Perez noted his work with Virgil, the Pyrex and OFF-WHITE founder, and the “design language” that comes with streetwear. Bringing that influence to a largely unexplored market, the thinking goes, would undoubtedly stand out against other products leaning heavily on traditional sports design.

“A lot of esports leagues had jerseys and tee shirts and merch that felt very sports-oriented. And, well, that’s great, but what does the eSports language look like? We already know what the sports language looks like, from anywhere from Formula One racing to NASCAR to football. We know that language,” Perez said. “But here what was an interesting challenge was we had the ability to build that from scratch. That’s why I really wanted to get involved.”

One particular advantage was the time he had to develop something that felt authentic to both the pros competing and the fans who have grown up watching Call of Duty evolve into a pro touring league. Other projects he’s worked on develop at a much faster pace — album art often needs to come together in a matter of days, and tour merchandise sometimes gets a week of break-neck development at most. But Call of Duty League offered more time to build something new and apply it to other pieces of merchandise that reflected what many fans are already wearing.

“We have liberties to kind of redefine what (Call of Duty) looks like. The one-off special drops of this nature and each platform has its own personality and culture that comes with it,” Perez said. “So it’s really important to kind of digest that and put that into the merch so the fans feel like they’re getting not only a piece of the league and a piece of the brand but the personality of the game.”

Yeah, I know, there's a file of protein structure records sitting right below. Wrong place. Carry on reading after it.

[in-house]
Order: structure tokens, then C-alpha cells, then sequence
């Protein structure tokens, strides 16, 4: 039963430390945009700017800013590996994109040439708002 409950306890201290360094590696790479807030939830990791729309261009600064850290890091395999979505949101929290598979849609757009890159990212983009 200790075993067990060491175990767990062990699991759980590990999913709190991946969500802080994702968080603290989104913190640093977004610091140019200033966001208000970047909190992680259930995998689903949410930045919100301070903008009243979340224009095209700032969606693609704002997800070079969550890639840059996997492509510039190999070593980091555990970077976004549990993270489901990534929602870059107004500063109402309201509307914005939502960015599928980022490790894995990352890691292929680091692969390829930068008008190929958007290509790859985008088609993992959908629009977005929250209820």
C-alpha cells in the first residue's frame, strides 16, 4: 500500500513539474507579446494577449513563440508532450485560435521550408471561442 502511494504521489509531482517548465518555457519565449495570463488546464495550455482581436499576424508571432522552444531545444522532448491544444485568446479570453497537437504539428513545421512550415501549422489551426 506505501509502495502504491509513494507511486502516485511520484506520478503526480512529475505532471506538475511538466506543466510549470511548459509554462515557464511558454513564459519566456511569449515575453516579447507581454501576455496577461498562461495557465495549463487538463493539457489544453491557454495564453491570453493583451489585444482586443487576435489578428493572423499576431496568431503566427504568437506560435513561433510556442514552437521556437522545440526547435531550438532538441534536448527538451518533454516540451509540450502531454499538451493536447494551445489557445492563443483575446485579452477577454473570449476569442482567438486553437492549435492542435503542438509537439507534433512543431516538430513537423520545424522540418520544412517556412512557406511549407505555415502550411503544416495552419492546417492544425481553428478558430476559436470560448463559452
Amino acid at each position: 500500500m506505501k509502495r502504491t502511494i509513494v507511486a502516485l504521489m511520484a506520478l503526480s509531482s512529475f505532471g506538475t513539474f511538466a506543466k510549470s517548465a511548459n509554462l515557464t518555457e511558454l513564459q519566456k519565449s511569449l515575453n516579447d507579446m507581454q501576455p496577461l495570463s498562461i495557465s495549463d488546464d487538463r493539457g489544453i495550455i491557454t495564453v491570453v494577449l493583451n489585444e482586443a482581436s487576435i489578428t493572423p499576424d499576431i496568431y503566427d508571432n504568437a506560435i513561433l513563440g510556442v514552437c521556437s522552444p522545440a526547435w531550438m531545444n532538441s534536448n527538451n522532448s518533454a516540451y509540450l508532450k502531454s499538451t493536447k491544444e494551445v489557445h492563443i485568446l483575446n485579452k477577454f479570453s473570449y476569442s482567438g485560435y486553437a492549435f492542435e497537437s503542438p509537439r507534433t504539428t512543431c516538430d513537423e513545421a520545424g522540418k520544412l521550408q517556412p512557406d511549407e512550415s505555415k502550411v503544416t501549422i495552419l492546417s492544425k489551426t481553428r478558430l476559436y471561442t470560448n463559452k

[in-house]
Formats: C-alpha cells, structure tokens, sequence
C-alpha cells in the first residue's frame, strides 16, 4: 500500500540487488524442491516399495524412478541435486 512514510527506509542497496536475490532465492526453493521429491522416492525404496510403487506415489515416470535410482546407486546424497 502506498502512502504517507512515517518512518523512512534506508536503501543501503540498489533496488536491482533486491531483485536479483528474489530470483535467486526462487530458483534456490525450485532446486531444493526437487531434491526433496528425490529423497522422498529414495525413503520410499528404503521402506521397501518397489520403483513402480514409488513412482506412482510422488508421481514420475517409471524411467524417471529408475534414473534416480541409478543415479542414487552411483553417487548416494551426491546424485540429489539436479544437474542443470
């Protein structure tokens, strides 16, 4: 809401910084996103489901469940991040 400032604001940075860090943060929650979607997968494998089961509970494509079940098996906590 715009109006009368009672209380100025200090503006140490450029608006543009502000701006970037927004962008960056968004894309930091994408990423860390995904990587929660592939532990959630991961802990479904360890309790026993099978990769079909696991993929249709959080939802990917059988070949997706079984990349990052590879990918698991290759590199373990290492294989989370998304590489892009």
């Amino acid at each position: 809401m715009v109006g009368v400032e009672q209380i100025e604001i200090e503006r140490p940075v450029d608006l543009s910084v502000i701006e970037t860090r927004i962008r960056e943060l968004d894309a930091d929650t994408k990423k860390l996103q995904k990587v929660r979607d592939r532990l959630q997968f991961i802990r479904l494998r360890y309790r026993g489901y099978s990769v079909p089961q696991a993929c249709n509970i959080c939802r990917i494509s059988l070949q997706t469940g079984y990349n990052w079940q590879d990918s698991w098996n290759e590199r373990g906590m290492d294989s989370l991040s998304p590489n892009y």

And to be sure, the sheer variety of games and players in the eSports scene does make for different results across the industry, letting companies and sponsored gamers create special collections that cater to their own fans and causes. Call of Duty League’s Chicago Huntsman may honor Michael Jordan with a shirt extremely influenced by Chicago Bulls nostalgia, for example, but FaZe Clan’s merch runs a much more varied gambit in the different leagues in which they own teams.

Andbox, which owns Overwatch League’s New York Excelsior, has even developed a line of apparel and fragrance around Overwatch star Jong-ryeol “Saebyeolbe” Park. The SBB Collection includes a cherry blossom-inspired hoodie, bomber jacket and shirt. To his fans, the limited run of merchandise is instantly recognizable and contributes to a good cause, but to those outside of the eSports world it would look nothing like sports merchandise.

Andbox designed the collection to release much like major fashion houses reveal their products, and the limited run of merch follows streetwear sensibilities more than anything you’d see from the traditional sports world. And for designers like Perez, the merging of eSports and high-end fashion has been a long time coming.

“This is something that I’ve expected for years, quite honestly. I knew that in entertainment there’s this evolution going on that’s emerging between films and interactive and this culture that’s emerging with video games online and with Twitch,” Perez said. “It’s the most exciting as a designer and creative director to see a new frontier kind of blossom. Obviously you want to be a part of that and help define that. And through that you can kind of inspire and dictate the language for another generation so that challenge always excites me.”